Resource links provided by the National Library of Medicine

Primary Outcome Measures :
  1. Perceptions of conflict between maternal and child-centred approaches [ Time Frame: 4 months ]
    Qualitative data of perceptions of conflict.

Information from the National Library of Medicine

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Ages Eligible for Study:   Child, Adult, Older Adult
Sexes Eligible for Study:   All
Accepts Healthy Volunteers:   Yes
Sampling Method:   Non-Probability Sample
Study Population
Healthcare workers may include Specialist Midwives, Obstetricians, Substance Misuse Charge Nurses, Neonatologists and Health Visitors. Women using substances are defined as those who are being seen at the clinic (either due to self-referral, or due to referral by a healthcare worker), at any time during their pregnancy. I have personal experience of working in this clinic, which is run in an NHS hospital on the South Coast of the UK.

Inclusion Criteria:

  • Healthcare workers will be recruited based on their employment status; they must currently provide some form of antenatal are for women who engage in problematic use of substances (limited to illicit drugs, excluding tobacco and alcohol).
  • Healthcare workers will not be restricted by age, and all genders will be included. As the research is qualitative, a representative same is unnecessary.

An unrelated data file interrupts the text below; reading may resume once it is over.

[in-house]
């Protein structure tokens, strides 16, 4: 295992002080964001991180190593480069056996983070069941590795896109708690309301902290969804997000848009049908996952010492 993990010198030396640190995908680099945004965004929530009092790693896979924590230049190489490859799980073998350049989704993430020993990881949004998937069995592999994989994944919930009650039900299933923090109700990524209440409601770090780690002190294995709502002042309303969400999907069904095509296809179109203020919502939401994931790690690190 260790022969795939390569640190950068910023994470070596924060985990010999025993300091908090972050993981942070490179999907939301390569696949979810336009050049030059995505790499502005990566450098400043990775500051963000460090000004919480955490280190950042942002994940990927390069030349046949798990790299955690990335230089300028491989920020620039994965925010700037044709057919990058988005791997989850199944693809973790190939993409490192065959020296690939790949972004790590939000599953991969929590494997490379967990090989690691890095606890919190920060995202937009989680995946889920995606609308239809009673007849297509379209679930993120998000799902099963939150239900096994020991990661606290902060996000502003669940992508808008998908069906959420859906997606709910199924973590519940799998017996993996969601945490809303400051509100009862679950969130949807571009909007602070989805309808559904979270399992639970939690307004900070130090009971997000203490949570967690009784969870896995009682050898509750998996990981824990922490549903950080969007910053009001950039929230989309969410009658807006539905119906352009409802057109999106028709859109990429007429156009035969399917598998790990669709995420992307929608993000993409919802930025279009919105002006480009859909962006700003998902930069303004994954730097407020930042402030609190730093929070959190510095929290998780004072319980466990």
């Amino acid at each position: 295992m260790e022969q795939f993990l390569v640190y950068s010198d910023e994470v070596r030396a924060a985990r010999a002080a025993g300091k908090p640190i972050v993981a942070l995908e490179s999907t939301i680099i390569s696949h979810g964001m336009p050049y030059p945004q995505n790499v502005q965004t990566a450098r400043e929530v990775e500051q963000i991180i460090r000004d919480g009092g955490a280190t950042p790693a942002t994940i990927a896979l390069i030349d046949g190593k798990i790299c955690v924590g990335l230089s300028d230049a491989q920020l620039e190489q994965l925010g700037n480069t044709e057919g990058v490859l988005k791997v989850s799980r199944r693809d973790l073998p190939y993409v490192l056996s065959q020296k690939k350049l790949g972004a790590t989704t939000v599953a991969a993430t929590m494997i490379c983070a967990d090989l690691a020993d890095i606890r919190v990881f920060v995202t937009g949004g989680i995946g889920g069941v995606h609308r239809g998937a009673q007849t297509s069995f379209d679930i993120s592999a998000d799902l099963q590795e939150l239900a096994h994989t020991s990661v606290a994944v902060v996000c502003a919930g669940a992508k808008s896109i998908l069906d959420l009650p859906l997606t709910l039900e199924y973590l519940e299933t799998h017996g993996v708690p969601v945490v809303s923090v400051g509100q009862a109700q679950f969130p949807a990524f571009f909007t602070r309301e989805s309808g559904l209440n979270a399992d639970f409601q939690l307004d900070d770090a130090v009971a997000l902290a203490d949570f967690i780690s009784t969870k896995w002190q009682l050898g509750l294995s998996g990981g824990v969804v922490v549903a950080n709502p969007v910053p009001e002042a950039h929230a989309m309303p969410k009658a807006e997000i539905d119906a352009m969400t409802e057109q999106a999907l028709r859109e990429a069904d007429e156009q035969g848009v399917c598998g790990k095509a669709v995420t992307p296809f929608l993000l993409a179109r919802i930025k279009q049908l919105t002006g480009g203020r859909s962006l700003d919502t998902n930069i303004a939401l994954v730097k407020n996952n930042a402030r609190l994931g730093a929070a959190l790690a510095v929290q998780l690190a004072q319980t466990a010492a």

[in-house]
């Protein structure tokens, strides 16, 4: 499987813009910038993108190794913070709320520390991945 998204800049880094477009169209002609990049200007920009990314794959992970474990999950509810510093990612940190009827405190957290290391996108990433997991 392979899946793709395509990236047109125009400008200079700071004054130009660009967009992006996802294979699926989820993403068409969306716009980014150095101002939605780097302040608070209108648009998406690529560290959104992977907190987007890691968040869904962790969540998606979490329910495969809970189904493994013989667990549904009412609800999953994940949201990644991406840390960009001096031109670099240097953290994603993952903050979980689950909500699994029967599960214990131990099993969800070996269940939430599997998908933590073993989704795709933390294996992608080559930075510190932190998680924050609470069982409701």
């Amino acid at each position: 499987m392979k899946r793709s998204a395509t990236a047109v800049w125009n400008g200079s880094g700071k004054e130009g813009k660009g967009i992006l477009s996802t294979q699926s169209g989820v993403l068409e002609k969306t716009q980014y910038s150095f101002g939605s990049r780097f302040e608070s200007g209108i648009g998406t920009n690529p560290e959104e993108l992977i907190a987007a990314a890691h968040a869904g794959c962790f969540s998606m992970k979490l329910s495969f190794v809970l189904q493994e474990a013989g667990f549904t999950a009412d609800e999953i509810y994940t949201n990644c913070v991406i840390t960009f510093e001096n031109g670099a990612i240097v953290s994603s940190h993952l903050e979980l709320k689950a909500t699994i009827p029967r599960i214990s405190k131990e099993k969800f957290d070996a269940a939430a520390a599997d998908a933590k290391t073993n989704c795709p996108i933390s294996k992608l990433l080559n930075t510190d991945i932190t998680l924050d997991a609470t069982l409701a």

Exclusion Criteria:

  • Healthcare workers will be excluded if they do not have experience of providing ante-natal care for women who engage in problematic substance misuse (limited to illicit drugs, excluding tobacco and alcohol) during their pregnancy.

Information from the National Library of Medicine

To learn more about this study, you or your doctor may contact the study research staff using the contact information provided by the sponsor.

Please refer to this study by its identifier (NCT number): NCT02797990

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United Kingdom
Trevor Mann Baby Unit, Royal Sussex County Hospital
Brighton, United Kingdom, BN2 5BE
Sponsors and Collaborators
London School of Hygiene and Tropical Medicine
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Principal Investigator: Chloe Knox London School of Hygiene and Tropical Medicine

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Responsible Party: London School of Hygiene and Tropical Medicine Identifier: NCT02797990     History of Changes
Other Study ID Numbers: 10890
201264 ( Other Identifier: IRAS Number )
FI0816115 ( Other Identifier: LSHTM Sponsorship Certification Number )
First Posted: June 14, 2016    Key Record Dates
Last Update Posted: September 8, 2016
Last Verified: May 2016
Individual Participant Data (IPD) Sharing Statement:
Plan to Share IPD: No

Keywords provided by London School of Hygiene and Tropical Medicine:

Additional relevant MeSH terms:
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Substance-Related Disorders
Opioid-Related Disorders
Cocaine-Related Disorders
Neonatal Abstinence Syndrome
Alcohol-Related Disorders
Marijuana Abuse
Amphetamine-Related Disorders
Substance Abuse, Intravenous
Inhalant Abuse
Pathologic Processes
Chemically-Induced Disorders
Mental Disorders
Infant, Newborn, Diseases